My displeasure has a first name

August 25th, 2015

Filed Under: mayonnaise, meat, miscellaneous, mustard with 0 Comments

Quote-unquote "Roast Beef"

I made the mistake of buying prepackaged sandwich meat in an opaque package. It claimed to be “slow-roasted roast beef”. But to paraphrase Lloyd Bentsen: I have served roast beef. I know roast beef. Roast beef is a friend of mine. Sir, you’re no roast beef.

Upon opening the package, I had a number of thoughts running through my head all at once. For example: “Huh, slices of roast beef aren’t usually completely round.” “This looks like baloney, or possibly bologna, but with gristle, or possibly imitation gristle.” “What’s that smell?” and many others.

But upon tasting a slice, I had only these two thoughts: first, that I had a lot of sympathy for Fry’s remark that “That’s the saltiest thing I’ve ever tasted. And I once ate a big, heaping bowl of salt!”; second, that I was definitely going to have to reference this post, because that pretzel-and-jerky concoction was much less salty than this.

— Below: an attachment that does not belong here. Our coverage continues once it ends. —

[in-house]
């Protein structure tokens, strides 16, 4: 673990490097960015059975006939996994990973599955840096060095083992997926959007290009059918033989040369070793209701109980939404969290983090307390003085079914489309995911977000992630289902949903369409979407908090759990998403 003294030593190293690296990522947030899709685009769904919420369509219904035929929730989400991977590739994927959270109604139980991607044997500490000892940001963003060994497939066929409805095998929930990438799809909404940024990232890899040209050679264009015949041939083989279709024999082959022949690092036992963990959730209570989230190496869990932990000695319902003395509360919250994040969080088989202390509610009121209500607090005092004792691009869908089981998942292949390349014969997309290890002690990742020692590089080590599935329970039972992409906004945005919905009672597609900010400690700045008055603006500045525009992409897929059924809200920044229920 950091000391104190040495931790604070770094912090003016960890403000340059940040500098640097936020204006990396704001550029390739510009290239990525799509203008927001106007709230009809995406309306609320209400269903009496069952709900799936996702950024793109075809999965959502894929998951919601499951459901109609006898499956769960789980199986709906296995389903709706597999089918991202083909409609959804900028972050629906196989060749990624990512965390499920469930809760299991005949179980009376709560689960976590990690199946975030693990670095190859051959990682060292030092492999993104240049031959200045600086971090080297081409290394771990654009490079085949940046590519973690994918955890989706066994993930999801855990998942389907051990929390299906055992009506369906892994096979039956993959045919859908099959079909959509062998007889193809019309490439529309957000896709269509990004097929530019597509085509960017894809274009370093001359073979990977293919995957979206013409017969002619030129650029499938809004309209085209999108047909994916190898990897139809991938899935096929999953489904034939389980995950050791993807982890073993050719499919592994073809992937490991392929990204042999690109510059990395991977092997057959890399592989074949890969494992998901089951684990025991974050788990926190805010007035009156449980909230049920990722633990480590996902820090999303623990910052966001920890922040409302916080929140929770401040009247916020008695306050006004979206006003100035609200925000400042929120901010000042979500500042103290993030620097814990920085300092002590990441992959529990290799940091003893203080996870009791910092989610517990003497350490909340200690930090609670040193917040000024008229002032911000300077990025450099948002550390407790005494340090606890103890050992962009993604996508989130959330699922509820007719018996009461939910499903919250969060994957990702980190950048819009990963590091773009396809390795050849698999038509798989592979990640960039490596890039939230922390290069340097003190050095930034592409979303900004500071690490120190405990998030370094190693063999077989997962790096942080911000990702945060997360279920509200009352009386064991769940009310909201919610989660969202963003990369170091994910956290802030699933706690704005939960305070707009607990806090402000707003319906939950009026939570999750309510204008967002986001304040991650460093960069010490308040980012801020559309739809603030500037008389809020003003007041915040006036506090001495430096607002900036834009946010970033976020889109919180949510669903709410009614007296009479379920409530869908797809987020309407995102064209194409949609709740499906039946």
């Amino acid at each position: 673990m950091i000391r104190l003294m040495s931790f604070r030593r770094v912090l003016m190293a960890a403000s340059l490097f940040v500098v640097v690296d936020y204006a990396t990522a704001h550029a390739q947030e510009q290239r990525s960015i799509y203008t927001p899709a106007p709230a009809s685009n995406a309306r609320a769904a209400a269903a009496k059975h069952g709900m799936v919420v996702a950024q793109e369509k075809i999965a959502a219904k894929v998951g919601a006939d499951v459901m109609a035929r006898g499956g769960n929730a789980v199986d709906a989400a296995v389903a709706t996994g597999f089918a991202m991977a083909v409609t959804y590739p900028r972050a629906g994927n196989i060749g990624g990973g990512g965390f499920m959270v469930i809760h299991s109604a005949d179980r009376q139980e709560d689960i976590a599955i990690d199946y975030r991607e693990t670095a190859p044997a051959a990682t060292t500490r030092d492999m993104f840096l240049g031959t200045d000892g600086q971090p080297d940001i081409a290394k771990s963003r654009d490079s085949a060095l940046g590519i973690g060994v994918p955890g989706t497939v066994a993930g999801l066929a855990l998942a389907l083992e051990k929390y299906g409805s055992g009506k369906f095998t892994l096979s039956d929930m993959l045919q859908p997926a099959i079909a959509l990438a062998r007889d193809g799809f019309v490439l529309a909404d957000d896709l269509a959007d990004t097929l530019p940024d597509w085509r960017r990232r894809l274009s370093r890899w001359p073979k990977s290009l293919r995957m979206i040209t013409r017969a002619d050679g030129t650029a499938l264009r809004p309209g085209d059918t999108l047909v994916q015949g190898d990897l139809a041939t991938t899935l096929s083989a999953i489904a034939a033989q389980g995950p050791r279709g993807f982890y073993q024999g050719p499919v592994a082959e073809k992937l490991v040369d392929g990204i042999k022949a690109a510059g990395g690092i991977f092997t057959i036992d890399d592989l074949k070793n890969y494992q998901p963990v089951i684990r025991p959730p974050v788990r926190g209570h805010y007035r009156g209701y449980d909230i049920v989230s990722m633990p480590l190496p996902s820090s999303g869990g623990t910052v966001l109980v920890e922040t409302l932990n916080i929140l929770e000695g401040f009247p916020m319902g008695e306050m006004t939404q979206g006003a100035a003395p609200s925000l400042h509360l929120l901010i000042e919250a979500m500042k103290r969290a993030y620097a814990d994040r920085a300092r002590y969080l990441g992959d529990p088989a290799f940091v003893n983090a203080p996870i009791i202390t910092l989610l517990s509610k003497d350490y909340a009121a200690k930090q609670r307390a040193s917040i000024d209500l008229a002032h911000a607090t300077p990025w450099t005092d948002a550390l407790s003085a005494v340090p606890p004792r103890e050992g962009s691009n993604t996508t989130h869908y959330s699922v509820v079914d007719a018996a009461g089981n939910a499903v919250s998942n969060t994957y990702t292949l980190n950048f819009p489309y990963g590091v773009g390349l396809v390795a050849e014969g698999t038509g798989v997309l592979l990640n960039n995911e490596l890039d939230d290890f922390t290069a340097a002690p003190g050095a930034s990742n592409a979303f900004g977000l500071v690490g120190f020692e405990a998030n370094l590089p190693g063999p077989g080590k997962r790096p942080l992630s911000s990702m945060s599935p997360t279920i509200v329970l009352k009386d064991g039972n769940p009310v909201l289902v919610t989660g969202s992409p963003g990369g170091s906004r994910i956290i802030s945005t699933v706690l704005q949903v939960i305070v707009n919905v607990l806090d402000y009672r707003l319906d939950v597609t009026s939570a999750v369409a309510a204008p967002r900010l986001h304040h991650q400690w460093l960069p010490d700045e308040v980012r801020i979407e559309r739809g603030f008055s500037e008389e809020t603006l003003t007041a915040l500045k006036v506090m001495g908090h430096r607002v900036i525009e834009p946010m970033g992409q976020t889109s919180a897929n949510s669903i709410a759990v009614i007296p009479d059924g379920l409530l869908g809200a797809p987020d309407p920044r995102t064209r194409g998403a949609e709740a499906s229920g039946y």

I was foolish enough to think that maybe it wouldn’t taste quite so bad slathered in condiments and between bread. I was wrong. I was foolish enough to think that maybe a rooftop view of a major American city would maybe distract me from the taste. Wrong again. Maybe I should have just flung it over the edge.

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Non-perishable sandwich

August 28th, 2007

Filed Under: beef, jerky, pretzels with 0 Comments

non-perishable sandwich

This sandwich was definitely the driest and saltiest sandwich I’ve ever eaten. I have likely eaten a sandwich that was drier, probably based around matzoh, Finn Crisp, or some other thoroughly dehydrated flatbread; and I have also likely eaten a sandwich that was saltier, probably involving herring or some other fish. I’m pretty sure, though, that the combination of dryness and saltiness you get when you combine pretzels and jerky is one for the record books.

It’s also, interestingly enough, a very tasty and satisfying sandwich, even for such a tiny package. Just as long as you have a beverage to wash it down with.

This pretzel-and-jerky monstrosity was created and consumed somewhere in the middle of nowhere in a Utah desert, hundreds of miles from civilization. If kept in a dry place, it would have stayed edible for months, making it the perfect ration food. However, the quartermaster, navigator, and skipper of our crew were going 80 miles an hour down the interstate at the time of the sandwich’s production, and were not overly concerned with saving food. Quite the opposite, in fact; the jumbo-size jug of pretzels was far larger than the journey required.

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